Tuesday, November 24, 2020

Strolling with Stripes

 

So this is a frock that you have seen before but this time it took it and styled it for a walk outside. The fall colors were simply fantastic and I had to take advantage of them. My basic tan 40s coat served this dress beautifully and then to play with the red in the dress I chose my red crochet hat from Peachy Keen and then vintage red gloves. So far this hat has gotten a lot of wear and had been a great wardrobe addition. Isn't it just great when things work out like that? Well they do with smart wardrobe planning. 





Sunday, November 22, 2020

A Shirtwaist to Fall For

 

Made awhile ago, this tailored shirtwaist with gathered detail is a wardrobe stable of mine. Styled right it can work for days at home cleaning to time outside walking around.  I really enjoy this cute little leaf print on this dress too. It has a bit of novelty but its not a juvenile novelty. With this wearing I chose a green bonnet and tan gloves. It was incredibly windy when these photos were taken so this hat wasn't the wisest choice but it sure did look great. 



Thursday, November 19, 2020

1940 and 1941 Lutterloh Overalls

 

Ta da! So for awhile I have been teasing you about my German overalls and here they are at last. These are so comfortable to wear and they can be worn over more bulky items like sweaters. I think these will be great winter overalls because of the ability to layer with them.  Thankfully I was able to get some great shots of these during a warm spell we had here. I have lots of pictures to choose from and as you will see I did not do much choosing . . Here they all are. These are a great practical wardrobe addition. I love vintage but I love practical vintage more.  If you want to know more on how these went together then you can check out some of my past posts listed below: 

Tuesday, November 17, 2020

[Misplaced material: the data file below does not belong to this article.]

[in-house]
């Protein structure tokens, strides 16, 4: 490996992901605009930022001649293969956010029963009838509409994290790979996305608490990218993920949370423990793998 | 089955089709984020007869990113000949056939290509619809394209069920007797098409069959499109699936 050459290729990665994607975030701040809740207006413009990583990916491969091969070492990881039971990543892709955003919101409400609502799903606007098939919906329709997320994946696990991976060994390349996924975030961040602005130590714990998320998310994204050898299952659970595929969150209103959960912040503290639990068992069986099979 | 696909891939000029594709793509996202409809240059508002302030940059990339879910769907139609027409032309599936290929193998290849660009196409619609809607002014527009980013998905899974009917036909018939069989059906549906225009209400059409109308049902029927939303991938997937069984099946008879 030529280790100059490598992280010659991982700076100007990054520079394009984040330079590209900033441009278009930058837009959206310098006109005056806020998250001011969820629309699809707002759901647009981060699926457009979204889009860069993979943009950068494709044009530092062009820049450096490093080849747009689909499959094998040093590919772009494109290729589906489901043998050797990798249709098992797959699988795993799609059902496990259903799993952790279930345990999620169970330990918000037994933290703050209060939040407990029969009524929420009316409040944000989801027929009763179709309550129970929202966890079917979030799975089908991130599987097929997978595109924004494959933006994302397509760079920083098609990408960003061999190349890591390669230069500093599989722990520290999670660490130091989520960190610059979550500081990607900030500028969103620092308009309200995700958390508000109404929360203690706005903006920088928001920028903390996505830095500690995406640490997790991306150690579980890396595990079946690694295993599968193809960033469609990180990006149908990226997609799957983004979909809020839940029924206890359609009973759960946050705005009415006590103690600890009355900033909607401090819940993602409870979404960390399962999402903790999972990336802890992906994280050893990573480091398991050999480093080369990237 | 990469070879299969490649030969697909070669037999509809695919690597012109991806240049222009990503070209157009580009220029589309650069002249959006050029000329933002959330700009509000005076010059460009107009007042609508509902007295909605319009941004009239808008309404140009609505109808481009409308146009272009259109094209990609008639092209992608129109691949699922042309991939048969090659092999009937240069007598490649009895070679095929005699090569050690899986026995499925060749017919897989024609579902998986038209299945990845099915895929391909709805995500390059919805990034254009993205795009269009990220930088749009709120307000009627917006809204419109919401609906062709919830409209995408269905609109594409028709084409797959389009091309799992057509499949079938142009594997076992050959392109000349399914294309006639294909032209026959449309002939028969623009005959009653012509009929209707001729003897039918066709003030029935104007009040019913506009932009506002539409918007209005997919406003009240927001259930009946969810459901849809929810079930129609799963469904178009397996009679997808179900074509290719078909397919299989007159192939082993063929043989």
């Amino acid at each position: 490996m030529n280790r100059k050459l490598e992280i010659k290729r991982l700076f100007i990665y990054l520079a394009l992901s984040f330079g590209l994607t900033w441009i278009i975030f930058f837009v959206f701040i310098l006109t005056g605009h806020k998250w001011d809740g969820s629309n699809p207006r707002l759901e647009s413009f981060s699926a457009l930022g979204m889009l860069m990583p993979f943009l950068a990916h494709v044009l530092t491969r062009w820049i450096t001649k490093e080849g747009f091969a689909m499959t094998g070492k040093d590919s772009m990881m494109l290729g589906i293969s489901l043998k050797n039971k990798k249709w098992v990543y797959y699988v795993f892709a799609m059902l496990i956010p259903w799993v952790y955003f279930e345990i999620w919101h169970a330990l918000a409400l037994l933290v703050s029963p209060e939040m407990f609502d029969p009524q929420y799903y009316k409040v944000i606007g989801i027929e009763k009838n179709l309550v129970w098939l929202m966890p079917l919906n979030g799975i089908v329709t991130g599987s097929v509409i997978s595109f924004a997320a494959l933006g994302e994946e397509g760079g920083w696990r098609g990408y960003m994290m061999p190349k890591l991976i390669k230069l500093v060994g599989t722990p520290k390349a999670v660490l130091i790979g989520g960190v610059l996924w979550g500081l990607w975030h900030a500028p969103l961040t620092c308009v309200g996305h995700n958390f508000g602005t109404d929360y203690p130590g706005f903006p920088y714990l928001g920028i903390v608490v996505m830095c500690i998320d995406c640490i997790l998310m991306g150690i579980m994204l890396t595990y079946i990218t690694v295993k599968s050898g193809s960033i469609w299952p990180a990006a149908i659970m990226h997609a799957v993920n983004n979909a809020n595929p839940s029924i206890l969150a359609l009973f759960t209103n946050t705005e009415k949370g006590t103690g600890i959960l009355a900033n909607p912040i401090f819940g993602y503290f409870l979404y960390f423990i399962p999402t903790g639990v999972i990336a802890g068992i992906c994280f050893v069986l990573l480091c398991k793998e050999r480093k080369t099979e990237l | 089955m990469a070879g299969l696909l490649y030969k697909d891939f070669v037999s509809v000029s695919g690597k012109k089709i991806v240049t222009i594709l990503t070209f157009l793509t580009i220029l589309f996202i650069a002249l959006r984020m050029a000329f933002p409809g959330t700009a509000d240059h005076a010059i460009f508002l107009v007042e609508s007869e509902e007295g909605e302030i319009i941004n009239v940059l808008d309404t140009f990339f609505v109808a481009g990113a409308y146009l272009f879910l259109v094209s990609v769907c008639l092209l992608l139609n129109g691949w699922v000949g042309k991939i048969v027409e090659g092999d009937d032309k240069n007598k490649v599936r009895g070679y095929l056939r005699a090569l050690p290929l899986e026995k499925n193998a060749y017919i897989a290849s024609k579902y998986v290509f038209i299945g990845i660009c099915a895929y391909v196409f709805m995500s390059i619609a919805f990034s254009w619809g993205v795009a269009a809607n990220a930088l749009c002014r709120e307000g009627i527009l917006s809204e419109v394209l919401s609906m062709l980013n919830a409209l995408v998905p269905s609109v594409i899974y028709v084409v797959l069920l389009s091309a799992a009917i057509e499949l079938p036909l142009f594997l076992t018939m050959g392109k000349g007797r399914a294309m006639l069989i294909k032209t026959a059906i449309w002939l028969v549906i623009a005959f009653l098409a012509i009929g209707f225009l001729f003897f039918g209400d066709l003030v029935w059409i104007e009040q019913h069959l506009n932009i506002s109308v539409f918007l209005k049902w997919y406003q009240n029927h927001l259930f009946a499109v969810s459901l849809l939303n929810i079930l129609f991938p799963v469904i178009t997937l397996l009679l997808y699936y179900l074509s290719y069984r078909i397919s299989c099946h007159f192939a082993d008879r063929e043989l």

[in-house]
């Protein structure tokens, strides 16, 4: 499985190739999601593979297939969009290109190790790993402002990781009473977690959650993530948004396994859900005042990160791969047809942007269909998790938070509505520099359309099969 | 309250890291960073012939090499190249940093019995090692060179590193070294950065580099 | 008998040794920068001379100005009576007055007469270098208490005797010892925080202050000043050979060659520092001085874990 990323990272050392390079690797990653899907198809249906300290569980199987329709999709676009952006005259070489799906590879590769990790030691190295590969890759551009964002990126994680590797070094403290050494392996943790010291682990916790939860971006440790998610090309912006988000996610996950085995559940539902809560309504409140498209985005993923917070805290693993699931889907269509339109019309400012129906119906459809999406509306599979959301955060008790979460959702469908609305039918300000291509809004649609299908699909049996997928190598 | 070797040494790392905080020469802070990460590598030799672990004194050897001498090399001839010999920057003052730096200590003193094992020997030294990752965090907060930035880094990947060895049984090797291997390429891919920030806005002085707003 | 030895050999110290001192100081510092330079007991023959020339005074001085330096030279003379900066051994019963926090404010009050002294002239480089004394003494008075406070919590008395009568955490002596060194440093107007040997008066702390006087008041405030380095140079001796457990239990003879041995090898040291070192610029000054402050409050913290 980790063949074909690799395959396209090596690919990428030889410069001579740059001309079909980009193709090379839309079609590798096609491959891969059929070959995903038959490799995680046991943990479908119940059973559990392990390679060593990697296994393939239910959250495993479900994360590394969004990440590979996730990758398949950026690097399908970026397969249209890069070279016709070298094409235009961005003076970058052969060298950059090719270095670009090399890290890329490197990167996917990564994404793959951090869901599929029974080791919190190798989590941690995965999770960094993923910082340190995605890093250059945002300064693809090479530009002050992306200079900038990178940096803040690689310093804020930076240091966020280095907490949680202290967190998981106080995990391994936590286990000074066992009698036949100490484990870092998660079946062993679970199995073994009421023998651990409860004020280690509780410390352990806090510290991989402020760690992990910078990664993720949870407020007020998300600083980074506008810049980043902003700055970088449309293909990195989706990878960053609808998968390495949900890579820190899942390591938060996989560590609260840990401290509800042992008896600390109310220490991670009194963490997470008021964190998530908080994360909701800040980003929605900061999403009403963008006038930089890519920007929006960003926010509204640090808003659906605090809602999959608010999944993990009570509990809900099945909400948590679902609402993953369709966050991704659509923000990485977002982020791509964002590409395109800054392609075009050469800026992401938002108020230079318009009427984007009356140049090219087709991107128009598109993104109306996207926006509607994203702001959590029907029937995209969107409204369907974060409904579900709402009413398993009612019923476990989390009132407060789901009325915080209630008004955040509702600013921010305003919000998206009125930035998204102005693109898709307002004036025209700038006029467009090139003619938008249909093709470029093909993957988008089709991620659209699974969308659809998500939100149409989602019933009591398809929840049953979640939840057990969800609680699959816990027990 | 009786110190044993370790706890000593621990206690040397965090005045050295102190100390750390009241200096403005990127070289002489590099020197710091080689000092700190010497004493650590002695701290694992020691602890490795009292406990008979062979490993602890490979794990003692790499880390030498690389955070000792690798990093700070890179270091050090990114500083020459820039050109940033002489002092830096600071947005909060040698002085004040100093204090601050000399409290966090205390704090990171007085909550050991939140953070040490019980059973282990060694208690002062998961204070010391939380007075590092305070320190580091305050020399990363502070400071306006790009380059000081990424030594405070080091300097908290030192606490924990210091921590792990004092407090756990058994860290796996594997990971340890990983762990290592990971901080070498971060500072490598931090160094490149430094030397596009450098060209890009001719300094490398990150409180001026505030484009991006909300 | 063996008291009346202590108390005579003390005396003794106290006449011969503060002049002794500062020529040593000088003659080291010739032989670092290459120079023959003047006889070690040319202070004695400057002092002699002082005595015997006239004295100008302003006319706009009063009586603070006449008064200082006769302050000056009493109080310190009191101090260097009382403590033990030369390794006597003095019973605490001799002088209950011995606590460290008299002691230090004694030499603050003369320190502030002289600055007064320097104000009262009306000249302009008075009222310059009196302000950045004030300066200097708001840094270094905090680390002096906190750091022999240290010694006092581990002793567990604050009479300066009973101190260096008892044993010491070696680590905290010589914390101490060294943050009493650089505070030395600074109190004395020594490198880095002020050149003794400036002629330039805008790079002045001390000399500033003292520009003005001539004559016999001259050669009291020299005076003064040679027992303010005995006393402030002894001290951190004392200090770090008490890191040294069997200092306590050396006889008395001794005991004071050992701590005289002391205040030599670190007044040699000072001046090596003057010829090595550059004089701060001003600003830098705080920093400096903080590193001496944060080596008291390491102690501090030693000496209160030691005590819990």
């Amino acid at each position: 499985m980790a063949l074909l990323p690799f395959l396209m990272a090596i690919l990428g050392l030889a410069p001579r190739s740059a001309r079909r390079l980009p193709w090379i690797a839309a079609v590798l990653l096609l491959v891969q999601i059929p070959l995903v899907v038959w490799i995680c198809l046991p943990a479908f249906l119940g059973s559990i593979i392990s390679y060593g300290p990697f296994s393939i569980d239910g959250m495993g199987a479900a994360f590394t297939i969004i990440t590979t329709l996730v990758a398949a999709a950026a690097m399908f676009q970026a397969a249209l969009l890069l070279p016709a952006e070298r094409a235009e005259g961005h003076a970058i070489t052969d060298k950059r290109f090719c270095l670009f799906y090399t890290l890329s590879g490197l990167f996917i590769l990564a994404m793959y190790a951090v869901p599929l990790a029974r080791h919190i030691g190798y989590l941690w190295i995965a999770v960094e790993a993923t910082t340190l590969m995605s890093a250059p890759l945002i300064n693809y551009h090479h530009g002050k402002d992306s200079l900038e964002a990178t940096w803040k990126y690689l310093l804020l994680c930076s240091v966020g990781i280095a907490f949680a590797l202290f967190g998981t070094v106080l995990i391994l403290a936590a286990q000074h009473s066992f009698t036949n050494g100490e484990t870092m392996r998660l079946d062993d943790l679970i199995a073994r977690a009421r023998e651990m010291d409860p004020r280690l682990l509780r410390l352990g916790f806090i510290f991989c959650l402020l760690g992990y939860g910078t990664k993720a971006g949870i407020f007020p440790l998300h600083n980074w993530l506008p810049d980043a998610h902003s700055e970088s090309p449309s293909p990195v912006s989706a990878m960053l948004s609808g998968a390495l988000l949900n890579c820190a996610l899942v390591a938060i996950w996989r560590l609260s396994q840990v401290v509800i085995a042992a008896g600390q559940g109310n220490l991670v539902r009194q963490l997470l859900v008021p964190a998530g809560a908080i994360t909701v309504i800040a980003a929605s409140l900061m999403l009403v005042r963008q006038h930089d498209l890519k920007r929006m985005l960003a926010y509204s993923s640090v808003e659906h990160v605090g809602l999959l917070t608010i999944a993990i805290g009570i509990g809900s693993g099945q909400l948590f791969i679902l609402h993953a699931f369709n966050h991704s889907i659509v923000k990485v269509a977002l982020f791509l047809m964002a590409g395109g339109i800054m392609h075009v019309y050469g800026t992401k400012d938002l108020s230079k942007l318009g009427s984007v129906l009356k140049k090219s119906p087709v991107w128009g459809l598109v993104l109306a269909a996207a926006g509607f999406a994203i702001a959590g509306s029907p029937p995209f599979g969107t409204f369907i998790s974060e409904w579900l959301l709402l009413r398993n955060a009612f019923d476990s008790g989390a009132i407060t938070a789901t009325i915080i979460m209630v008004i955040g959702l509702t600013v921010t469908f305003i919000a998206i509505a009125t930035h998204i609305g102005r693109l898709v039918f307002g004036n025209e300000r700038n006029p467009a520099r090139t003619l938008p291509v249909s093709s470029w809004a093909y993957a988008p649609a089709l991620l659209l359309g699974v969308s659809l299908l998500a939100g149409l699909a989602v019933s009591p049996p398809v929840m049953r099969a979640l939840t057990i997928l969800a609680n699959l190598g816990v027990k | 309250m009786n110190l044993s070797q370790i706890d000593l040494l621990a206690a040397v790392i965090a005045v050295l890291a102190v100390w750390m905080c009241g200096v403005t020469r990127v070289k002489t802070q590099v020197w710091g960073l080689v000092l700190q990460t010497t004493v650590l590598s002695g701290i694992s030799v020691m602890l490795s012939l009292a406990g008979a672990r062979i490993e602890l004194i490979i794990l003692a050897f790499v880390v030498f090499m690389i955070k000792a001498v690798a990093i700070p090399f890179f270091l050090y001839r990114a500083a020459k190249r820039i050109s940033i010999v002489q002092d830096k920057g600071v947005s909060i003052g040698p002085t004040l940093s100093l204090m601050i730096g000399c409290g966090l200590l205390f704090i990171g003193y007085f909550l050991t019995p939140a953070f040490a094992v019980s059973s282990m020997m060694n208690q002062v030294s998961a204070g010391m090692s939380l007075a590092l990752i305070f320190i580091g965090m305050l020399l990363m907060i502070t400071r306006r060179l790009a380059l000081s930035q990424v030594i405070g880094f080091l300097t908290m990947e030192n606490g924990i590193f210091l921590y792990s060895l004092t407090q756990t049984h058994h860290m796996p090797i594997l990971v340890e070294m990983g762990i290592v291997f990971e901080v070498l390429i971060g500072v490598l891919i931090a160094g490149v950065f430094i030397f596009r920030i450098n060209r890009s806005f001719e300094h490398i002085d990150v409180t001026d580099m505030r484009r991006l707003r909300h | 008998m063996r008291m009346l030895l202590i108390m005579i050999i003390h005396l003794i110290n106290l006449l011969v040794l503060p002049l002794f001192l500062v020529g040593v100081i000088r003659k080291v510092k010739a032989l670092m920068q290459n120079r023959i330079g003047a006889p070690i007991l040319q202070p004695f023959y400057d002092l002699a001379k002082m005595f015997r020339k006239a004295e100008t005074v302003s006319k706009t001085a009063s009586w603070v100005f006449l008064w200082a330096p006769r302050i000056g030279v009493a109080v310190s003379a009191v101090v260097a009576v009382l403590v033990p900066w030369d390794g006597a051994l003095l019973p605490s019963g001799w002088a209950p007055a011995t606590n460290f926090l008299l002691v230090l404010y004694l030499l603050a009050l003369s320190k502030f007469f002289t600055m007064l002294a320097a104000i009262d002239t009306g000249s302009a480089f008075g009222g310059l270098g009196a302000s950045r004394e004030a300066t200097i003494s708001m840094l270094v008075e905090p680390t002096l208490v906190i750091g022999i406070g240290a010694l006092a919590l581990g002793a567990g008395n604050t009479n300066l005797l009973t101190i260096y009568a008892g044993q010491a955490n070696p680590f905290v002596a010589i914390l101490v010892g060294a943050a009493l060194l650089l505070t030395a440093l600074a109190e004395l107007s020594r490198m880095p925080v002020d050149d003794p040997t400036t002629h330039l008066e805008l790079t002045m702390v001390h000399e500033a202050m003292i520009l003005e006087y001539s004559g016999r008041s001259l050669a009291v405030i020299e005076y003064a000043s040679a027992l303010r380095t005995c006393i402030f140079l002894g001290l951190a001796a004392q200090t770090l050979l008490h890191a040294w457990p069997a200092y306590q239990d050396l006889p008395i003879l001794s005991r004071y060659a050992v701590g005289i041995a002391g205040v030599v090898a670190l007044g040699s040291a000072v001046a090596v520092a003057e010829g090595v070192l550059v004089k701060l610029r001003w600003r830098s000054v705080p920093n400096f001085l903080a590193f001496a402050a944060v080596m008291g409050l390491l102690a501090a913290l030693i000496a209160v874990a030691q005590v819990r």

Stripes of Green

 
Made from my standby 1941 Lutterloh shirtwaist pattern, this dark green and white striped shirting was transformed. I did do a slight alteration out of necessity. The bias front waist treatment. When I was cutting out this dress I knew it was going to be really tight and my bodice front was cut too short. I had to scour my scrap bag and thankfully I had this piece that was just right. Talking about a close call. This fabric was a thrift store find for less than a buck and the buttons were thrifted as well. The metal side zipper was from the same thrift store that I found years ago but finally used. Gosh I love thrifty shopping. I think all said and done this dress cost less than $5.00 to make. None too shabby. This fabric must have been really good stuff when it originally came off the bolt. It is so crisp! Definitely going to be a summer staple but for now it resides as a winder ready frock. 


Although the red and green combo speaks of Christmas I think red and green really is a year 'round color combination. 




Monday, November 16, 2020

Say Hello to Lilli Ann

 


 Ta - Da! Here it is, my first ever Lilli Ann suit. I love this amazingly grand suit. It really is a show stopper and it is all about those sleeves. They are far from subtle. The jacket of this suit is the focal point and the skirt is a simple pencil skirt. The balance is perfect and when I was styling it I wanted to keep it tame. I chose basic black accessories for this wearing but I cannot wait to pair with other colors and accessories. Jewelry was pearls of course. Pearls just go with everything. I think this suit really speaks for itself so I'm going to go do stuff and let you just enjoy these. 










Friday, November 13, 2020

Black Velvet Leaves

Black velvet leaves are what really set this otherwise basic black dress apart from the rest. Using a late 30s, early 40s pattern as my base, I made a few adjustments to set this one aside from my previous make using this pattern.  I made an adjustment to the skirt by gathering the fabric that was meant to be done up in pleats. To control the gathers I ran multiple rows about 1 cm apart or so. Next I cut the sleeves out of velvet. I could have done it in the same fabric as the rest of the dress but I had this amazing thrifted velvet that I really wanted to use. I think the velvet sleeves add a touch of luxury. Last but not least were the hand appliqued velvet leaves and antique shoe buttons. These took the longest to do and were so fussy.